Sergey Tarasov - stock.adobe.com
Amazon Web Services (AWS) is eyeing mainframe workloads with a new partner competency programme that will validate and recognise systems integrators and consulting firms that have the knowhow to move mainframe applications to the cloud.
Speaking to Computer Weekly on the sidelines of AWS re:invent this week, Sandy Carter, vice-president of AWS worldwide public sector partners and programmes, said while the company has been supporting partners in application migration efforts, mainframe applications are the “last big frontier” in cloud migration.
“At the global level, we are seeing tremendous interest in migrating mainframes,” said Carter, adding that US state governments that have accelerated their move to the cloud amid the Covid-19 pandemic, for example, are now casting their sights on mainframes in the next phase of migration.
In Asia-Pacific, Carter noted that the number of mainframe workloads remains substantial in countries such as Japan and Australia, particularly in banks and governments, with some mainframes processing up to 30 billion transactions a day.
Mainframe experts, however, are hard to come by, with many already retired or close to retiring from their careers. Carter said AWS’s partner competency programmes typically provide training and certification to equip partners with the skills they need.
For a start, AWS has pre-qualified four independent software vendors, including Micro Focus and Blu Age, and three consulting partners including Infosys and Deloitte, in its mainframe migration competency programme.
Tan Lee Chew, AWS’s managing director for worldwide public sector in ASEAN, said the cloud supplier is now focused on working with the global systems integrators in the programme to move mainframe workloads to the cloud, “because we know that in the fullness of time, that's going to happen”.
Read more about modernising mainframe computing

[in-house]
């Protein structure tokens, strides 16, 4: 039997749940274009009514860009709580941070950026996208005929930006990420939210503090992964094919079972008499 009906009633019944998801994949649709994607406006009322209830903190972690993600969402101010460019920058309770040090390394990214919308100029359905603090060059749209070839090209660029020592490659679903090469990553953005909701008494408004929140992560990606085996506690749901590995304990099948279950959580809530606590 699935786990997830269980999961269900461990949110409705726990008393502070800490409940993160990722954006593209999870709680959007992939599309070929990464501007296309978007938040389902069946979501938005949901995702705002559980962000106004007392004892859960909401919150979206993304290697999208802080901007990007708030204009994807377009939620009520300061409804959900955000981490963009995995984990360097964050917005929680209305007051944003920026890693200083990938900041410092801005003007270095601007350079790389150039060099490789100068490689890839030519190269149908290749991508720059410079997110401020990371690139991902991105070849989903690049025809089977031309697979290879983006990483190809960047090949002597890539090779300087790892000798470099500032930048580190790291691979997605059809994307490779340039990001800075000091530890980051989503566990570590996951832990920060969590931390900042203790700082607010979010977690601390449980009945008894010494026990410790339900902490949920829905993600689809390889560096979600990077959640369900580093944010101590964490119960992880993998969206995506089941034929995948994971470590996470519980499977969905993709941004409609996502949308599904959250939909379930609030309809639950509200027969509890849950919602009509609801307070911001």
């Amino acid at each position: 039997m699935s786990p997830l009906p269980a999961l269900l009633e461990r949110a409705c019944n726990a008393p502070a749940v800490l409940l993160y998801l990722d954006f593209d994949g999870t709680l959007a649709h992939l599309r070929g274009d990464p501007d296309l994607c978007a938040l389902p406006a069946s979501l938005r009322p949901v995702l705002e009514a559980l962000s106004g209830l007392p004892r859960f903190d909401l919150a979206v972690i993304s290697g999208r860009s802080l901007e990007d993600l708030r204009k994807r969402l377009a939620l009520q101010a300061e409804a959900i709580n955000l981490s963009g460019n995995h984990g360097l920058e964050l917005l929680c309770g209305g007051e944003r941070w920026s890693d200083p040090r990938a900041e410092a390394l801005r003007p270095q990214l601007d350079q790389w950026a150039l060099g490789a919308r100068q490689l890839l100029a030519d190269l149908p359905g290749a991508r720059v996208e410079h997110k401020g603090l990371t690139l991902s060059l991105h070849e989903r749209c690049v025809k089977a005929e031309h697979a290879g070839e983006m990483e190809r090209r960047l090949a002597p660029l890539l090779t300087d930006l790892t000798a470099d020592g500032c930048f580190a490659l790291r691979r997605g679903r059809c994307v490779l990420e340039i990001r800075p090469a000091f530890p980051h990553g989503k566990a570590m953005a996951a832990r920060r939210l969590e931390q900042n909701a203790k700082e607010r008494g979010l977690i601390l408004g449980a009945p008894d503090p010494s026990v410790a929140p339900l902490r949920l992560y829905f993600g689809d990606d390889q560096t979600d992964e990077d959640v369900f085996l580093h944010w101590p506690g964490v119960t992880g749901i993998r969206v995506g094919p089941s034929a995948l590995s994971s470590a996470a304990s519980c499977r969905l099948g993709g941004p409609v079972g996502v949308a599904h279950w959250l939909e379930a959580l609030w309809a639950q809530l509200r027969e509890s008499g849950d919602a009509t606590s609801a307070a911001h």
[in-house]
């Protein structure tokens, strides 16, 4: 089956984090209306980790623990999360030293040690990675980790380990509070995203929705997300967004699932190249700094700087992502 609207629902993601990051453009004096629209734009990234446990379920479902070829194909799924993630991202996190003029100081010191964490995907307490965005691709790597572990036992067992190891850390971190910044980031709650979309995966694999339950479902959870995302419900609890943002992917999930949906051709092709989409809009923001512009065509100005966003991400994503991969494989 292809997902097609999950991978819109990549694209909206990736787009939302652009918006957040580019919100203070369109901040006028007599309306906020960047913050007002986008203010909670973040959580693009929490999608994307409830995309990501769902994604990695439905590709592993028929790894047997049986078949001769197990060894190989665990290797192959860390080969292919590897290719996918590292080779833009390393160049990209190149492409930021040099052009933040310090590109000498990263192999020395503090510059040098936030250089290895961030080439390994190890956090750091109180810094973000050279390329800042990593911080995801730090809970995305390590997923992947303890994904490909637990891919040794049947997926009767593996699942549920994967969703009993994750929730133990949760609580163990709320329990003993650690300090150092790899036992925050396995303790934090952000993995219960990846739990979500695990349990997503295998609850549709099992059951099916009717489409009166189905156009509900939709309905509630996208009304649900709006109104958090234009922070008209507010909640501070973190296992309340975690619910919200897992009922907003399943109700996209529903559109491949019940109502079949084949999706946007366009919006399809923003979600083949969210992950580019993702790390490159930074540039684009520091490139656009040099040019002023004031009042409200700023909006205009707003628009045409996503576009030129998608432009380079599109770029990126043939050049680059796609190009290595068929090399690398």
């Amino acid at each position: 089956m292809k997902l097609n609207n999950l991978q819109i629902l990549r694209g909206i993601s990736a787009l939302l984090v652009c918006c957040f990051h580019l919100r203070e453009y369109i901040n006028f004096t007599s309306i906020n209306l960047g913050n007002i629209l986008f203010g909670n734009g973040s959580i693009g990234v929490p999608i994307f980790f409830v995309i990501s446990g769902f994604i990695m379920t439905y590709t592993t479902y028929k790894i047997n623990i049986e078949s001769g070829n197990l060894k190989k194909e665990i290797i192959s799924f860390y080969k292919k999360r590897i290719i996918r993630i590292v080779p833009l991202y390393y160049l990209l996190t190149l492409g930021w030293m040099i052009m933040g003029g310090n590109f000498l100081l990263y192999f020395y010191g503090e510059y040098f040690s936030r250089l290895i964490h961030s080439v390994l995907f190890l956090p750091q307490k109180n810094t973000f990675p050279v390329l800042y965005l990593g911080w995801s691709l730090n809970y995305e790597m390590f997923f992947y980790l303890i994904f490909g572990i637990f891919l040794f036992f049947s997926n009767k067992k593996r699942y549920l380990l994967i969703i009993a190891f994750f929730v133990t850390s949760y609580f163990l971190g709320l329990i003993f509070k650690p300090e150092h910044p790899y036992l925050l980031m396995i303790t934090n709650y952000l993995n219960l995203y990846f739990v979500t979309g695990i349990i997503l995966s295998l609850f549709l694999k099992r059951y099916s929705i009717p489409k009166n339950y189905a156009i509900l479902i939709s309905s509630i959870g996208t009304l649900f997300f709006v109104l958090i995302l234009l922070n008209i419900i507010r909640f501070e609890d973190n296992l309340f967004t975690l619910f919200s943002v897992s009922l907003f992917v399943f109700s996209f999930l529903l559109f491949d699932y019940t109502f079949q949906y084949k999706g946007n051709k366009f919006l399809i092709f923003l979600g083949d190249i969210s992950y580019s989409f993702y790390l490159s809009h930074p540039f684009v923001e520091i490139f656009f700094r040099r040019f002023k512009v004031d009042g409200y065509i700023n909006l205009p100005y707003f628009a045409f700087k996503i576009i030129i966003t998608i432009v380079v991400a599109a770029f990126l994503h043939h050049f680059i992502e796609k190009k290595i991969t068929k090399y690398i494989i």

- Application modernisation is not something that just happens, nor is it just driven by digitisation and cloud-first strategies.
- IBM unveiled the latest in its line of mainframes capable of processing 1 trillion web transactions a day.
- Mainframe skills and Cobol programming are now in demand as enterprises scale up to tackle increased online activity due to the coronavirus.
- Far from disappearing, the mainframe market and the storage it needs is here to stay for some time. The three key array makers compete with high-end flash-equipped products.
Indeed, the migration of mainframe applications to public cloud services is already a boon to Micro Focus, which expects the pipeline from its mainframe migration business to last 20 years, said Stephen McNulty, its president for Asia-Pacific and Japan.
“Our biggest growth business in APAC is taking Cobol code off the mainframe and putting it on cheaper hardware, or on AWS and Azure,” McNulty told Computer Weekly earlier this year.
“We have many financial institution customers in Asia and around the world running mainframe applications on public cloud, so they can run a proper DevOps process all the way through to continual improvement and delivery.
“Some of them might take development and testing off the mainframe, put it on Azure or AWS, try that for a year and then start moving production workloads to public cloud or to a private cloud datacentre.”
In Singapore, DBS Bank plans to chip away its mainframe footprint, with only a small part of it remaining through containerisation. The bank, Southeast Asia’s largest lender, recently signed a seven-year deal with IBM to run and modernise mission-critical applications on IBM z15 mainframes.
In Australia, homegrown retailer Kmart started migrating its mainframe applications to AWS this year as part of its technology modernisation plan, which involves lifting and shifting some Cobol code to the cloud, as well as rebuilding some code into microservices.